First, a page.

it because the replica is easier?
Basically most of the thinking has
already been done.
This in true in the case of the Lotus 7
where some manufactures copied the design down
to the last nut and bolt, also in the case of
many Cobra, Porsche and Lamborghini replicas the
bodies are made from moulds which were taken off
an original car.
In producing a replica of a Cobra, Lotus
7 and an early MG, the manufacturer hasn’t to
worry about creature comforts like heaters, wind
up windows or even any windows and, in the
Lotus, no doors!
I think the replica is so popular is because the
owner/builder wants a car that is recognisable,
one that they have admired or wanted since they
probably became interested in cars.
Worldwide, the replica type of kit is the
biggest seller, especially the Lotus 7 and
is interesting to note that the first phase of
special/kit car building in Britain and to a
lesser extent, New Zealand was in the late
1950’s when fibreglass bodies became popular
fitting them mainly to Ford 10 chassis or
specialist chassis like the Buckler.
of these were original designs. I cannot think
of any that were replicas, some were influenced
by the sports car of the day but none were
Then from the early
1960’s to the early 1970’s the industry went
very quiet, it then stirred again with a rash of
VW powered cars, cars like the beach buggies,
the Stirling in America which became the Eureka
in Australia. There were, also in America, VW
based MG TD’s and Bugattis.
So we come to Almac Reinforced Plastics
Ltd. Which I established in 1971 manufacturing
diverse range of products has been made over the
years but a consistent theme has been the
manufacture of automotive components. This
interest stems from those early sixties when I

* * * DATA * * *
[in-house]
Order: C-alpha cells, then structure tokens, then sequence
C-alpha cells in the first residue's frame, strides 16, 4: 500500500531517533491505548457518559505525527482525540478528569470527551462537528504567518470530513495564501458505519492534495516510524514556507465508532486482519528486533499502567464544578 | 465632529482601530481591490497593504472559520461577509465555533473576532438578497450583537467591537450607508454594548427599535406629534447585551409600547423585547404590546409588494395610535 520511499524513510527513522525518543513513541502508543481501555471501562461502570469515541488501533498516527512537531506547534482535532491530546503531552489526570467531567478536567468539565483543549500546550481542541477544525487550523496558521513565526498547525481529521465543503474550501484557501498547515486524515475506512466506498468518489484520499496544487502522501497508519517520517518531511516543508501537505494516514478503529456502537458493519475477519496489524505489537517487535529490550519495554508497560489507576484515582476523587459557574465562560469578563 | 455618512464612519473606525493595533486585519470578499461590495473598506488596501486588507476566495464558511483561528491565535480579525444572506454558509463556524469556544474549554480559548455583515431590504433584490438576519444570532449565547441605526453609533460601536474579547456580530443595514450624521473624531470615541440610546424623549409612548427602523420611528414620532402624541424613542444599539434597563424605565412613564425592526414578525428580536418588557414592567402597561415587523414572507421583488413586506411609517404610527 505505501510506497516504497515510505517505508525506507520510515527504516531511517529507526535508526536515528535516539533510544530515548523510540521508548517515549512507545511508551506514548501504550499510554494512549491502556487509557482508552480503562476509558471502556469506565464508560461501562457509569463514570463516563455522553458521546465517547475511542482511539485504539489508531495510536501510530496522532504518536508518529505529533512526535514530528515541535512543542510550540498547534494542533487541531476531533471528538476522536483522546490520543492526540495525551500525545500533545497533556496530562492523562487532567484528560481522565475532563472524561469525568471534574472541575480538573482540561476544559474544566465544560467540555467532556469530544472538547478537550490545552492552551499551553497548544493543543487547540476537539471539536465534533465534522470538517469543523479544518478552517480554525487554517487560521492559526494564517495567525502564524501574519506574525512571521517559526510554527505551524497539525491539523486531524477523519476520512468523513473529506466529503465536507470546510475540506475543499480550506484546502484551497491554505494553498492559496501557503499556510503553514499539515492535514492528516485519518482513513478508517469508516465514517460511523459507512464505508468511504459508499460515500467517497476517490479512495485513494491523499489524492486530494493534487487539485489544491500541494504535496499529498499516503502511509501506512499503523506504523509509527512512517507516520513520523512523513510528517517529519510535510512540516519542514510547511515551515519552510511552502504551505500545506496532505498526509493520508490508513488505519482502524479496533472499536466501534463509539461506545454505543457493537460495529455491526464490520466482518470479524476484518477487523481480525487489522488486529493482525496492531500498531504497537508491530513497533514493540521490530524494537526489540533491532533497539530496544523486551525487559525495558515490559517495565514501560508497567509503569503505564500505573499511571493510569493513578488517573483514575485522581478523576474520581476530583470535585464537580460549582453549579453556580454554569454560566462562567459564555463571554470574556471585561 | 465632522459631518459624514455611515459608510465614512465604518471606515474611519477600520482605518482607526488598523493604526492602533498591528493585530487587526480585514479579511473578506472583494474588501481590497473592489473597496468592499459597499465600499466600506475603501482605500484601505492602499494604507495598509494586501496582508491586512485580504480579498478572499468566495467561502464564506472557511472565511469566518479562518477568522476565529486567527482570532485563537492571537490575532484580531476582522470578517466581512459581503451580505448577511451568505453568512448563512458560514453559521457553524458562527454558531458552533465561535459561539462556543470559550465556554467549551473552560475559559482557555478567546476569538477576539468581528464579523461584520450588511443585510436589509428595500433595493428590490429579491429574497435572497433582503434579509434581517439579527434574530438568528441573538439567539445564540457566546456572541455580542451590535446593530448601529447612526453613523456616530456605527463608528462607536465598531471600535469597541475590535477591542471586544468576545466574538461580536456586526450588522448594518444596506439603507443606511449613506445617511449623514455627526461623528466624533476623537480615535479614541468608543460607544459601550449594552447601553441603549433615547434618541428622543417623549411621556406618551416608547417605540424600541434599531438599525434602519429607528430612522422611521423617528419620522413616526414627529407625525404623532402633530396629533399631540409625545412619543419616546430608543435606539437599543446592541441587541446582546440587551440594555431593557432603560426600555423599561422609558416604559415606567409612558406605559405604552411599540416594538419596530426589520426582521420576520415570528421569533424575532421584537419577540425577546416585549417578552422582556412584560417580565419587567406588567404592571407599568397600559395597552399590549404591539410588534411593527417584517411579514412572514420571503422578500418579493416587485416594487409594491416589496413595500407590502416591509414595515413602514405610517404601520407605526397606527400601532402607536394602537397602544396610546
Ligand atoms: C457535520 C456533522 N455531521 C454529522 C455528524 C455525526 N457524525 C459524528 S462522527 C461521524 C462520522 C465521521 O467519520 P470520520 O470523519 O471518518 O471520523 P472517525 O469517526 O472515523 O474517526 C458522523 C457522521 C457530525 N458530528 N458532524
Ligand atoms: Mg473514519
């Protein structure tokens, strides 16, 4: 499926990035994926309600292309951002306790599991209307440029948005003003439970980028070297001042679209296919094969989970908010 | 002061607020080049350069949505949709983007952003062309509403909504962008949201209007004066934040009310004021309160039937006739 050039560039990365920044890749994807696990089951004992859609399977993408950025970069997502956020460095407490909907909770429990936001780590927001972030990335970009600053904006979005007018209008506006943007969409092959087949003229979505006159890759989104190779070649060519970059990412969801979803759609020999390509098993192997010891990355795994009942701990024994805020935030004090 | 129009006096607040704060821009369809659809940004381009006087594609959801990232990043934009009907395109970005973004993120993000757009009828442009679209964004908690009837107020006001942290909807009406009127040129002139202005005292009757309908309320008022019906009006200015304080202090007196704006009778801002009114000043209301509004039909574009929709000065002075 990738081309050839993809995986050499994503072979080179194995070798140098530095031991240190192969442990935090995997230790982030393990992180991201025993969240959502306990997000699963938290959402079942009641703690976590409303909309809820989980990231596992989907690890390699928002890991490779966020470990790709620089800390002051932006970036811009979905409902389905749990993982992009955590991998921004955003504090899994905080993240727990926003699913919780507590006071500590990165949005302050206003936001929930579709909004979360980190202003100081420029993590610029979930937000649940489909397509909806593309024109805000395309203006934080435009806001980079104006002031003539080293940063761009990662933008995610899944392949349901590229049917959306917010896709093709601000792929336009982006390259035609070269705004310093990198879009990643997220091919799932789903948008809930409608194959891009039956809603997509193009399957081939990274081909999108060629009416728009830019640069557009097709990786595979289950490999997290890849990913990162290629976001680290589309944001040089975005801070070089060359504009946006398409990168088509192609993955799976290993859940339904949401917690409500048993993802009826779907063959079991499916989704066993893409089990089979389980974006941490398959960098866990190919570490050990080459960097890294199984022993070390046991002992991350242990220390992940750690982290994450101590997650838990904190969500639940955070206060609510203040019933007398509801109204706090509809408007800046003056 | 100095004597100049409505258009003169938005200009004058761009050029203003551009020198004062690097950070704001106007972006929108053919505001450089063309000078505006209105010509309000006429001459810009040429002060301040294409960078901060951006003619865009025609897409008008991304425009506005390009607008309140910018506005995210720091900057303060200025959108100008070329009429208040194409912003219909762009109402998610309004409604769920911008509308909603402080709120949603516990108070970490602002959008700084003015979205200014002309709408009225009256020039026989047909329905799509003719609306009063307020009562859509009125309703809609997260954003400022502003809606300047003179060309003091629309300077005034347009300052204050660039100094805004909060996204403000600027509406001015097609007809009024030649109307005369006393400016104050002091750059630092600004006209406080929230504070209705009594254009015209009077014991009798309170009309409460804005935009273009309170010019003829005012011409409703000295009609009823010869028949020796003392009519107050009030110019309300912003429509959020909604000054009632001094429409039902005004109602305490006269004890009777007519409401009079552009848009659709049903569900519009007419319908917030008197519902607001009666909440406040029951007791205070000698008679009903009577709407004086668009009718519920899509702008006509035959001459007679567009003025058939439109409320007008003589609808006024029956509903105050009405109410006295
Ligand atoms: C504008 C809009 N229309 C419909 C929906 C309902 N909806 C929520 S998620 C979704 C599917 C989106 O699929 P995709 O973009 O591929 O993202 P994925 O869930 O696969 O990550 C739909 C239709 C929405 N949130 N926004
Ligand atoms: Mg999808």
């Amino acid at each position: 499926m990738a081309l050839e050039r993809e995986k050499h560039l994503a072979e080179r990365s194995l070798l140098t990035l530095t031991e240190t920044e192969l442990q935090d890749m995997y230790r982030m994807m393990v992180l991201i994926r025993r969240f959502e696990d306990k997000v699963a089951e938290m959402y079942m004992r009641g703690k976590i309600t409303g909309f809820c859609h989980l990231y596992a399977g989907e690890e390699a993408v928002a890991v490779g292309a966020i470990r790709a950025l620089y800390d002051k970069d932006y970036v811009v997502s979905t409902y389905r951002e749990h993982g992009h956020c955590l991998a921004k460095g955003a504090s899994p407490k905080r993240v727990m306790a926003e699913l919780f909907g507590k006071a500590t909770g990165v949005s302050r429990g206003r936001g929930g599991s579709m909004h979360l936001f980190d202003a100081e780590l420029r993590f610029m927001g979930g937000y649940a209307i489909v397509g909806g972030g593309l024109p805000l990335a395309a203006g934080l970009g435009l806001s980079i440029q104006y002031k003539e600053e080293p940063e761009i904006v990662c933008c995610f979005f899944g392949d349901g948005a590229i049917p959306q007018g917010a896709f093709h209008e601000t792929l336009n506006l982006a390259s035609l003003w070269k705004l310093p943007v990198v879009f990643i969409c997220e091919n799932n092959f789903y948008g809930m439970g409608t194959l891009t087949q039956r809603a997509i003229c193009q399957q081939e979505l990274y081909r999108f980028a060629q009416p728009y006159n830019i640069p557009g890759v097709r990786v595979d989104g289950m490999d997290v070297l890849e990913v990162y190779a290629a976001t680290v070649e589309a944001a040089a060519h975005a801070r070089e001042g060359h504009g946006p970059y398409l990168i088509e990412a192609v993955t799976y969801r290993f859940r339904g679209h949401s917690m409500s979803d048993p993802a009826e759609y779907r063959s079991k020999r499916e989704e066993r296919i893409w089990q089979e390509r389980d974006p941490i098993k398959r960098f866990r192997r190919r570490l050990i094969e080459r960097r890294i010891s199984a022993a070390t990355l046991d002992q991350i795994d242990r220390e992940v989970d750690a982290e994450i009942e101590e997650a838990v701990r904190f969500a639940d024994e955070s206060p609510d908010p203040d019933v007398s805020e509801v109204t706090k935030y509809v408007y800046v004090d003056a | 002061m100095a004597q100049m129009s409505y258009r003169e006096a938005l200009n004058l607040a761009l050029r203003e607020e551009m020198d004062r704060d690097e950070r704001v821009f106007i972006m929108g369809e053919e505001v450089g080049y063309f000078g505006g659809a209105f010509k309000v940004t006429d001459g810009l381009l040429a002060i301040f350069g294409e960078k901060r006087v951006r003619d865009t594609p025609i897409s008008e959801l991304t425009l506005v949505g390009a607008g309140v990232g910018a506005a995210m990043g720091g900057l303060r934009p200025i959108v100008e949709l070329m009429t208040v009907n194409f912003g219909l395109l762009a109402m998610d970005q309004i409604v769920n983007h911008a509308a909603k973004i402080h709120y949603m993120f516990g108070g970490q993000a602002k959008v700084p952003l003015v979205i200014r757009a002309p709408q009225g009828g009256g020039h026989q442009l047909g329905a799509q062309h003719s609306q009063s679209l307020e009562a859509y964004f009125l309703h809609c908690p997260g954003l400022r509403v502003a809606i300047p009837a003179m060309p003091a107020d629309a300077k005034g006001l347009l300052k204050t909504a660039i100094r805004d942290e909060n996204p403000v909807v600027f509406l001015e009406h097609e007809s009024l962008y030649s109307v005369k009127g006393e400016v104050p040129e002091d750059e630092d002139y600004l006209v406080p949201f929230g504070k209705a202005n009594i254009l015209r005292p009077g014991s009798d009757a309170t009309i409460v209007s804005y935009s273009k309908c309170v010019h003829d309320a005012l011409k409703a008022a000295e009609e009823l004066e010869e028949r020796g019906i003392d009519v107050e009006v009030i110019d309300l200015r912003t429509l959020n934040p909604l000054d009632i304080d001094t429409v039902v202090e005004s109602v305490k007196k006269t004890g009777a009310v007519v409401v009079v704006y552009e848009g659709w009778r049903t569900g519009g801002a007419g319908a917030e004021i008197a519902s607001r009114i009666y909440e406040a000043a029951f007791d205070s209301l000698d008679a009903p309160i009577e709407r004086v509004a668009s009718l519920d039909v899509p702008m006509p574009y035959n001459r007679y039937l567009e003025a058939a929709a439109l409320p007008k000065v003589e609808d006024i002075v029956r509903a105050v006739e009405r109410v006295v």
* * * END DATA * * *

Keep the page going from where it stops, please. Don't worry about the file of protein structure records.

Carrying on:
built my first fibreglass bodied special.
was in 1976 that I decided to build a car, with
the idea of producing bodies, using a VW
The car was an original design but having
a strong influence of the 1974 Lotus Elite and
the Espirit. The plug and moulds were duly made
and a body was produced, because I used a yellow
gelcoat, the car was called the ‘yellow’ car; it
never progressed to a name.
With other work commitments the car was
never finished and the body was sold to a young
man in the Hutt Valley.
1982 I decided to build another car. This was
going to be loosely based on the Cobra, but as I
got more and more into the project I decided to
scrap everything and start again and make the
body as exactly as I could to the
street competition shape.
studying dozens of photographs and scaling up
model plans, with the help of a good friend,
George, I then drew up full size drawings and
transferred these to sheets of particleboard
flooring. I cut the main contours of the body,
and then assembled them into an egg box
Filling in the gaps then covering it with
a good layer of body filler, I made the Cobra
After almost a year went by the plug was
finished, moulds were made and a body produced,
painted and put on wheels and trailered to the
National Hot Rod meeting at Masterton, Easter
1984. From then until the present day, the
427SC has sold well. I was never 100 percent
enthusiastic about copying a shape, in this case
a Cobra, as I like original design, but the
business reality is that the replica does sell.
to see that one of the biggest selling Cobra
replicas kits sold in America is made in South
To cater for the marketing and selling of
the car Almac Cars was formed.
The next car in the stable was the
TC, a traditional type of sports car loosely
based on the MG TC/TD, it used a Triumph Herald
chassis and mechanicals, this evolved to the
Roadster which was basically the same
body shell but used a custom made chassis and
In 1990 with steady sales of the 427SC
and the TG Roadster project Sabre was started.
design brief for the Sabre was that it could be
used every day wet or fine, the body shape was
to be an original design, not a replica, using a
space frame chassis and the mechanicals from a
popular donor car.
The first prototype was registered in
1994; the design used a Cortina Mk 4 as a donor
car. Motive power came from an all alloy
V8 engine from the Leyland P76.
At the present time the
Sabre body is getting a major facelift, the
chassis redesigned for a new and in house
developed front suspension combined with
Jaguar rear suspension, engines will
be Commodore V6 or Lexus V8.